Last weekend, as we were finishing our quest for blackberries, leaving the farm shop with buckets in hand, we met a middle-aged couple walking in from the parking lot.

 

The woman asked, “Were they easy to pick?”  We had to say yes to that – we’d picked far more than we intended, actually.  The berries were big and ripe, and just about fell off the vine.

 

She continued, “Were there snakes?”

 

BlackberryUmmm… well, no, but… is this a legitimate concern for people going to an orchard, a farm field, etc?  Was she expecting that we had to shoo away a big pile of serpents to get to the berries? Would “only five” have been an acceptable answer?  I couldn’t wrap my head around the scenario she had in her mind, so even though I knew the answer she wanted to hear, this was a tough one to give with a straight face.

 

“How about ticks?”

 

Well, ok, this question made a little more sense, and again I sensed the correct answer was, “No”, but the truth was probably, “Of course, but we haven’t found any crawling on us yet”.  We reached an unspoken compromise and answered, “Not that we know of”.

 

That was the entire exchange, maybe 7 seconds.  I was taken aback by it, and walked away feeling very sorry for these people. I could imagine them sitting at home thinking about what to do on a gorgeous summer afternoon, and almost ruling out a stop by the berry farm because those places are notoriously overrun with snakes and ticks. And rabid raccoons, too, probably.  On the other hand, I have to give them credit – still harboring some concerns, obviously, but they were THERE.

 

Now, I know not everybody is “outdoorsy”, but this, in a lot of ways, is why I decided to start giving life to Flying Squirrel Outdoors.  In our modern age, there’s a rapidly growing piece of the population that doesn’t know, or care, about any place that isn’t pest-free and climate-controlled. Everything else is unknown, and therefore scary.  It’s not just urbanites, it’s increasingly affecting our kids (parents’ fears and protective instincts are passed on), and it’s not healthy.

 

DEd14V5XgAEwKRSAside from Scouts (which I’ve supported for a while), I’ve been looking for ways to use this alter-ego of mine as a platform to do other things, while keeping my day job. Thanks to my friend Christine, I was able to connect with the local school system, and this week did my first (of 5 scheduled) volunteer sessions teaching outdoor “stuff” to about 40 elementary and middle school kids – we talked about local poisonous plants, spiders and snakes, along the lines of recent posts, with the theme of focusing on actual dangers vs. the trend of imagining that EVERYTHING is hazardous.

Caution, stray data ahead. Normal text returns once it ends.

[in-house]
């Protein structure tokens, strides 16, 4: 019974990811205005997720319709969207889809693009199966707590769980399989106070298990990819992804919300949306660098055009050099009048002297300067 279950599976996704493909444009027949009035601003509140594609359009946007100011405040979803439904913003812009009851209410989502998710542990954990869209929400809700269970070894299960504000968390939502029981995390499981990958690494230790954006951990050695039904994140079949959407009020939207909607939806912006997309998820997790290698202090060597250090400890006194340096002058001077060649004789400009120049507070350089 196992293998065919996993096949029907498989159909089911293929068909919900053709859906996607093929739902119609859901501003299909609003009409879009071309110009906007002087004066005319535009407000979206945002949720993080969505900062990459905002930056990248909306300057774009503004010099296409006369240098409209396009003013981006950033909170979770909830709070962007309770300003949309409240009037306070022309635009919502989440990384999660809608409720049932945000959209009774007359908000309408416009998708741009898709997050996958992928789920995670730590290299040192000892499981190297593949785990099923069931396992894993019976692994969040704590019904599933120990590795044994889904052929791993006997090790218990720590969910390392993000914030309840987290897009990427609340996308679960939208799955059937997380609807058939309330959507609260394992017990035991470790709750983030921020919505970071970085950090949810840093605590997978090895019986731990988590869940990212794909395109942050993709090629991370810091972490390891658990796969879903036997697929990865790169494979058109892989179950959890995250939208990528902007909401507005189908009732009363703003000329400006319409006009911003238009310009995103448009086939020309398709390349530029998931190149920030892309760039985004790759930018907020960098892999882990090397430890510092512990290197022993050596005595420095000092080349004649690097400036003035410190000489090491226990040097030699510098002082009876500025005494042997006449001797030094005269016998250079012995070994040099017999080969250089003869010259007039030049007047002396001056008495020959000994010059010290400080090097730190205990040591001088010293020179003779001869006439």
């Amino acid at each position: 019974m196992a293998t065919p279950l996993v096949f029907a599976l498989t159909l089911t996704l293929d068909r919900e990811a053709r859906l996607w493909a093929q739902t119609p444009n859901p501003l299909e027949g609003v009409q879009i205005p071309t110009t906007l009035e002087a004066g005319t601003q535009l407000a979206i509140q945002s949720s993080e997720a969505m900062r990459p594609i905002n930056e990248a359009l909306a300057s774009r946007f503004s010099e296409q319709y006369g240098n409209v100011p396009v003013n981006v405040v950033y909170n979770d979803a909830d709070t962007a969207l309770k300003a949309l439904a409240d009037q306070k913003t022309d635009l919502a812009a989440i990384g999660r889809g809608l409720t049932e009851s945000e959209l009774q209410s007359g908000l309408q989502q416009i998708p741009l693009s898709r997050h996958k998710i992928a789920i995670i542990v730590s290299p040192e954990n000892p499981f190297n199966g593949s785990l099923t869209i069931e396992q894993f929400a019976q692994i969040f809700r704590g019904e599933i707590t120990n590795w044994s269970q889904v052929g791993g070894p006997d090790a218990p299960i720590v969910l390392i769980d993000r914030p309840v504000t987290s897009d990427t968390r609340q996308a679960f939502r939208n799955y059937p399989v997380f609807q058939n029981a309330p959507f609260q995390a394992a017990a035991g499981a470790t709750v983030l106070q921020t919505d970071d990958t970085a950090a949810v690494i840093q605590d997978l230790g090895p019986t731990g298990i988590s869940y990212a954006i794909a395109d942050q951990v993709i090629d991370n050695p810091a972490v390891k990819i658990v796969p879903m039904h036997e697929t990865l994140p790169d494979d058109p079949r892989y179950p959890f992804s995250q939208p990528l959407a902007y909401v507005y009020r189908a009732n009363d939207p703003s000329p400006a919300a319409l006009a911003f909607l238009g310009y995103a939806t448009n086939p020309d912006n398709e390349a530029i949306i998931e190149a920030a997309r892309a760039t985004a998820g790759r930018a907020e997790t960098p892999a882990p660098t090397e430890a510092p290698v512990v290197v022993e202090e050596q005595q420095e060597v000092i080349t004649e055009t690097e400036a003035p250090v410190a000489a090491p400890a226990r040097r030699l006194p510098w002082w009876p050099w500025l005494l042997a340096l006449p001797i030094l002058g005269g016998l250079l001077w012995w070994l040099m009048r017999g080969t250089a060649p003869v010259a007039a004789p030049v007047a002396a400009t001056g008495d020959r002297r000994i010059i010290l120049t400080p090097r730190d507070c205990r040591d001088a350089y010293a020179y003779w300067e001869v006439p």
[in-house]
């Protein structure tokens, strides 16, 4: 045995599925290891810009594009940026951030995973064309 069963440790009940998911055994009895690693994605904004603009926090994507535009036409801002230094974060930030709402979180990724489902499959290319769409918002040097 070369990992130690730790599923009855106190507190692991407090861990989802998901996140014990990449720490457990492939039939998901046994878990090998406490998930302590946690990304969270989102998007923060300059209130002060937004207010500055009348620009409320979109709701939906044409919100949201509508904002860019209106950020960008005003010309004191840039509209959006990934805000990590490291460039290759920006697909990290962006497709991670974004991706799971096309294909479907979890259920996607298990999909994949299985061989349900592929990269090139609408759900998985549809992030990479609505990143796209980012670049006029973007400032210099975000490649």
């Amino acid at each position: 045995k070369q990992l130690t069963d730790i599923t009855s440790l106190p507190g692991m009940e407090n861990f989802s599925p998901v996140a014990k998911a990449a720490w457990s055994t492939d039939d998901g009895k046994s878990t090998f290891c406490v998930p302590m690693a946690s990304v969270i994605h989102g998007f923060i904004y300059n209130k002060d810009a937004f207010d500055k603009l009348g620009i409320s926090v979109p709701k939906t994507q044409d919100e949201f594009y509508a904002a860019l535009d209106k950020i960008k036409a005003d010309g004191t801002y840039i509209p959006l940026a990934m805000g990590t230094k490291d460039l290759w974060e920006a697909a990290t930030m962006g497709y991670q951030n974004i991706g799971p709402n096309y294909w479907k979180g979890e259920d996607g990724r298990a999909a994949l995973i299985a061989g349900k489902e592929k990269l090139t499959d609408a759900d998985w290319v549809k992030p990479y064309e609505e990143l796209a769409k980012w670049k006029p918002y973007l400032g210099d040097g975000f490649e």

This is rewarding stuff, particularly when I see the kids walking away having learned something.  I want to find ways to get these kids comfortable, immersed, and APPRECIATIVE of nature.  Next steps will be getting as many outside as I possibly can.  For now, these little snippets of education are an opportunity, and something to which I’m happy to devote some time.

 

Black_widow_spider_9854_loresThis week, as expected, I got a lot of very good questions from the kids about poison ivy, copperheads vs. corn snakes, etc – and I also got a lot of good questions from parents.  After our session, one 6th-grader came up with his mom and told me, in a very grown-up way, “I’ve never encountered that [black widow] spider before.  I had just heard that all spiders were poisonous and so I’ve been afraid of all of them. I don’t LIKE spiders, but if I’ve never even SEEN one of those I guess I shouldn’t be that worried, especially if all those others can’t really hurt me.”

 

I couldn’t have said it better myself.  For some reason, this simple restatement of my premise made me picture this young man at a nearby berry farm…

 

Get Out There
Troy
flying-squirrel.org

One thought on “Berries, Snakes and Schools

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